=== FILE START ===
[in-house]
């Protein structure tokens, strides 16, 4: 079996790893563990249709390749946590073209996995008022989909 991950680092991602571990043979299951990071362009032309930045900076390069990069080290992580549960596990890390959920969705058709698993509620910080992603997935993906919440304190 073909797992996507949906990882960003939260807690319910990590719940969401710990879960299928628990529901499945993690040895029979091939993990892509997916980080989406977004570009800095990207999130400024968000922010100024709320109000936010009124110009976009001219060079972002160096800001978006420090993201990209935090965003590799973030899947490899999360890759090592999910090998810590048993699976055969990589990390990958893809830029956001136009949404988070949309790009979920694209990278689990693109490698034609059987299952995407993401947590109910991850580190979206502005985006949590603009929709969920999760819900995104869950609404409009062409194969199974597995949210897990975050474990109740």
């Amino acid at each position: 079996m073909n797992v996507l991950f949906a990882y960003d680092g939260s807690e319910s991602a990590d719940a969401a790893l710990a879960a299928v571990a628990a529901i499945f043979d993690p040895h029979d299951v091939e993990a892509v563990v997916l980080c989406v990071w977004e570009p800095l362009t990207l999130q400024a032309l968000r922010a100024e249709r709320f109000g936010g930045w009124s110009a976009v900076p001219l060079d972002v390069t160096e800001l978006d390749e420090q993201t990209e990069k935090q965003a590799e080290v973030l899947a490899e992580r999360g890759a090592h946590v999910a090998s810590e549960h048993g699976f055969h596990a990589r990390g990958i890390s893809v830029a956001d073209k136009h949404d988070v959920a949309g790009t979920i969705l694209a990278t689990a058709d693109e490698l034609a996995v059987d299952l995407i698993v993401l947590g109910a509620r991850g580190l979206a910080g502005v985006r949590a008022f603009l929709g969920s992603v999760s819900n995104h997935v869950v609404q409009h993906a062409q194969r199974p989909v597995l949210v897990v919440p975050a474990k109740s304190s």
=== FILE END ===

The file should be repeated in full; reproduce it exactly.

[in-house]
């Protein structure tokens, strides 16, 4: 079996790893563990249709390749946590073209996995008022989909 991950680092991602571990043979299951990071362009032309930045900076390069990069080290992580549960596990890390959920969705058709698993509620910080992603997935993906919440304190 073909797992996507949906990882960003939260807690319910990590719940969401710990879960299928628990529901499945993690040895029979091939993990892509997916980080989406977004570009800095990207999130400024968000922010100024709320109000936010009124110009976009001219060079972002160096800001978006420090993201990209935090965003590799973030899947490899999360890759090592999910090998810590048993699976055969990589990390990958893809830029956001136009949404988070949309790009979920694209990278689990693109490698034609059987299952995407993401947590109910991850580190979206502005985006949590603009929709969920999760819900995104869950609404409009062409194969199974597995949210897990975050474990109740």
């Amino acid at each position: 079996m073909n797992v996507l991950f949906a990882y960003d680092g939260s807690e319910s991602a990590d719940a969401a790893l710990a879960a299928v571990a628990a529901i499945f043979d993690p040895h029979d299951v091939e993990a892509v563990v997916l980080c989406v990071w977004e570009p800095l362009t990207l999130q400024a032309l968000r922010a100024e249709r709320f109000g936010g930045w009124s110009a976009v900076p001219l060079d972002v390069t160096e800001l978006d390749e420090q993201t990209e990069k935090q965003a590799e080290v973030l899947a490899e992580r999360g890759a090592h946590v999910a090998s810590e549960h048993g699976f055969h596990a990589r990390g990958i890390s893809v830029a956001d073209k136009h949404d988070v959920a949309g790009t979920i969705l694209a990278t689990a058709d693109e490698l034609a996995v059987d299952l995407i698993v993401l947590g109910a509620r991850g580190l979206a910080g502005v985006r949590a008022f603009l929709g969920s992603v999760s819900n995104h997935v869950v609404q409009h993906a062409q194969r199974p989909v597995l949210v897990v919440p975050a474990k109740s304190s």